Recent studies revealed that the human genome encodes thousands of lncRNAs with little protein-coding capacity. LncRNAs were shown to play important roles in cancer and are potentially a new class of therapeutic targets for cancer. However, the function of the vast majority of lncRNAs in cancer remains unknown. LncRNA function often depends on its physical interactions with protein complexes. They can also influence the abundance of other mRNAs that are targeted by the same microRNAs by competing for microRNA binding, i.e., serving as competing endogenous RNA (ceRNA). Advances in genomic technologies, especially those based on next generation sequencing (NGS), provide unparalleled opportunities to characterize the functional networks of lncRNA in cancer. However, analysis and integration of different types of genomic datasets to generate testable hypotheses is challenging, and systematic approaches to characterize lncRNA function in cancer are lacking. This application describes the development of computational methods and integrative genomic strategies for systematically dissecting the functional network of lncRNA in cancer, and a combination of computational and experimental approaches to unravel several important functional networks of lncRNA in prostate cancer. Specifically, it will (1) develop a computational method for repurposing the publically available array-based data to interrogate lncRNA expression in tumor samples and utilize an integrative genomic strategy to predict lncRNAs that may be important for tumorigenesis/tumor suppression in prostate cancer via analysis of lncRNA expression profiles, clinical information and somatic genomic alteration profiles of tumor samples, (2) identify the lncRNAs that are associated with EZH2 or direct transcriptional targets of EZH2 repression that are important for prostate tumorigenesis or tumor suppression, and (3) identify the ceRNAs of AR and PTEN that mediate prostate tumorigenesis or tumor suppression. In addition to its scientific proposal, this application proposes a comprehensive training program for preparing an independent investigator in the fields of computational genomics, non-coding RNA and cancer, who develops cutting-edge computational methods, and uses a combination of computational and experimental approaches to understand structure- function relationship of non-coding RNA and the function of non-coding RNA and RNA-protein interaction in cancer. While the candidate of this application has received extensive training in biophysics, statistics, machine learning and computational genomics, this career development award will allow him to develop his experimental skills, especially those next-generation sequencing-based techniques and molecular biology experiments in human cell lines. Dr. Liu, Professor of Biostatistics and Computational Biology and Dr. Brown, Professor of Medicine will mentor the candidate in the excellent training environment of Dana-Farber Cancer Institute, a part of Harvard Medical School community. A committee of experienced computational and cancer biologists will also advise him on both scientific research and career development.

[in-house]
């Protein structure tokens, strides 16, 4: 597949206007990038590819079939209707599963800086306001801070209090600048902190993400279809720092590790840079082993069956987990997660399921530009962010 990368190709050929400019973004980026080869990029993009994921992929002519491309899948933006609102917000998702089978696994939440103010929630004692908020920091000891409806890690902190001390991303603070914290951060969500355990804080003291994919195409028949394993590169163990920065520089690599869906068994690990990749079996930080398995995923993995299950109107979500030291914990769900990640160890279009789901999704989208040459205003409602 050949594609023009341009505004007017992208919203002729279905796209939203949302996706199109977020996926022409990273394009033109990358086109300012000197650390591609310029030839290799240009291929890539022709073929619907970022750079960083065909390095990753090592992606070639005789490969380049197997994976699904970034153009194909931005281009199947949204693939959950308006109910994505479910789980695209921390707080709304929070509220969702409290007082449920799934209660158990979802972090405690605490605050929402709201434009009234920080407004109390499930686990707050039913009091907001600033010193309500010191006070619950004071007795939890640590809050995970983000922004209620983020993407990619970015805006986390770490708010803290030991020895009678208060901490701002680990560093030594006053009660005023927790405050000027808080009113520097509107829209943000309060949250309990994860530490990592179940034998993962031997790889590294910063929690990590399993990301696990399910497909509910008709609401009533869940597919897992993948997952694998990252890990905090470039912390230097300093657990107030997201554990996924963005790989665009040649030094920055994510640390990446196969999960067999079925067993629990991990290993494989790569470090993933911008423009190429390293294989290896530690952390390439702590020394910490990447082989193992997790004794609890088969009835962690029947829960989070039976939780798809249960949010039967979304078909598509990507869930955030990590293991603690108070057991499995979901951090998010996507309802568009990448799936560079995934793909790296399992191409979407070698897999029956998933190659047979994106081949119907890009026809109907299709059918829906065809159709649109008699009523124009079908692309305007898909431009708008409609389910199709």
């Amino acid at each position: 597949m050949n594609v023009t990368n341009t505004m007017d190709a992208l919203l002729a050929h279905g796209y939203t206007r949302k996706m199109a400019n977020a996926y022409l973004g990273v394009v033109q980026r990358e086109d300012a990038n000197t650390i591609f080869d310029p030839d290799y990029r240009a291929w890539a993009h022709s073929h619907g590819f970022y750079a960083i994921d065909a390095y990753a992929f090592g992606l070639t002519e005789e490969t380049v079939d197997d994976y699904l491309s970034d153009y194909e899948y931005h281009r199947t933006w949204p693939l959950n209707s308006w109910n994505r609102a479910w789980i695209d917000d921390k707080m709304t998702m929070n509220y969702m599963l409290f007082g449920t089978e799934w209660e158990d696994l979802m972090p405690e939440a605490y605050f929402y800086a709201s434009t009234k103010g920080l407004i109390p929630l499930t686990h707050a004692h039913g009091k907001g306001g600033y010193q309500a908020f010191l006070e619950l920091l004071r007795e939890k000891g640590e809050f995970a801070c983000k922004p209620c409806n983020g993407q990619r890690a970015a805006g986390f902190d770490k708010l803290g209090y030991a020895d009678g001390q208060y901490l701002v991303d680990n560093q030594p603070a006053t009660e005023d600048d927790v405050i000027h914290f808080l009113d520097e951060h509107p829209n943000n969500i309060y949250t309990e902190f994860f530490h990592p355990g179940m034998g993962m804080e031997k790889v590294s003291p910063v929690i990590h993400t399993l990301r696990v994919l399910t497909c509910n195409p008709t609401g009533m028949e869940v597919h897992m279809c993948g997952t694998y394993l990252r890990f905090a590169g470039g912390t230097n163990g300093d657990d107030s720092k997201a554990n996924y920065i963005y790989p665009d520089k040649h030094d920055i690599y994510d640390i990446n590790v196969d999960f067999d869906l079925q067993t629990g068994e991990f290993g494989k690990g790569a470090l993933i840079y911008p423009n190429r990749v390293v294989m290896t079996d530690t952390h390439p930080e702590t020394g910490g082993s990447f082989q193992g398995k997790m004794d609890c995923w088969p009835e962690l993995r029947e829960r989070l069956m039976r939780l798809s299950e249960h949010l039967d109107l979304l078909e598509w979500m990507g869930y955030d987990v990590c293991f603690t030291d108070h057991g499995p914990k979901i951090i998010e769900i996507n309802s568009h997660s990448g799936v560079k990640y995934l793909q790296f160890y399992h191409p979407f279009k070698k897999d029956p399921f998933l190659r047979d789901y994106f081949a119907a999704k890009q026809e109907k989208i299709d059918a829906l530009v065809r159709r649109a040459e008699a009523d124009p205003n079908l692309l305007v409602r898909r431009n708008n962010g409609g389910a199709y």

The proposed study is to decipher lncRNA function in cancer using a combination of novel computational methods and high-throughput experimental technologies. The proposed research will result in publically available bioinformatic resources for studying lncRNA function in cancer, a greater understanding of lncRNA function in prostate cancer, and will help to discover novel therapeutic target of lncRNA for treating prostate cancer.
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